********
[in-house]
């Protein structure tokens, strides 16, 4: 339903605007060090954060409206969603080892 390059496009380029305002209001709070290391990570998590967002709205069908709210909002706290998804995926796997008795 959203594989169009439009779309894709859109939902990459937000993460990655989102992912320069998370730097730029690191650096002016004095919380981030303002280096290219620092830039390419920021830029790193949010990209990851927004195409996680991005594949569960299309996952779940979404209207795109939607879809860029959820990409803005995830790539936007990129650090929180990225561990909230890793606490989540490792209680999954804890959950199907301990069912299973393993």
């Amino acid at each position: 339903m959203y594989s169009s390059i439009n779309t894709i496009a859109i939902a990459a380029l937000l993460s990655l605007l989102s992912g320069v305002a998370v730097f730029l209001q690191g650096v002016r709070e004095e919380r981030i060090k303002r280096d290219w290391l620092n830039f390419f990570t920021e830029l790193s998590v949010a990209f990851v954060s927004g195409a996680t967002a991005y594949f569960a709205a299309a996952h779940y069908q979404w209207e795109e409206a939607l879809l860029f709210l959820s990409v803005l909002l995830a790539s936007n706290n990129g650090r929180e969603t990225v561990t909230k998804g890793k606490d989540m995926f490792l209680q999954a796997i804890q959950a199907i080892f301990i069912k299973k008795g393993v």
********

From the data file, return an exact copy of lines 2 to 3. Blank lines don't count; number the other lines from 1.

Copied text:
């Protein structure tokens, strides 16, 4: 339903605007060090954060409206969603080892 390059496009380029305002209001709070290391990570998590967002709205069908709210909002706290998804995926796997008795 959203594989169009439009779309894709859109939902990459937000993460990655989102992912320069998370730097730029690191650096002016004095919380981030303002280096290219620092830039390419920021830029790193949010990209990851927004195409996680991005594949569960299309996952779940979404209207795109939607879809860029959820990409803005995830790539936007990129650090929180990225561990909230890793606490989540490792209680999954804890959950199907301990069912299973393993």
């Amino acid at each position: 339903m959203y594989s169009s390059i439009n779309t894709i496009a859109i939902a990459a380029l937000l993460s990655l605007l989102s992912g320069v305002a998370v730097f730029l209001q690191g650096v002016r709070e004095e919380r981030i060090k303002r280096d290219w290391l620092n830039f390419f990570t920021e830029l790193s998590v949010a990209f990851v954060s927004g195409a996680t967002a991005y594949f569960a709205a299309a996952h779940y069908q979404w209207e795109e409206a939607l879809l860029f709210l959820s990409v803005l909002l995830a790539s936007n706290n990129g650090r929180e969603t990225v561990t909230k998804g890793k606490d989540m995926f490792l209680q999954a796997i804890q959950a199907i080892f301990i069912k299973k008795g393993v």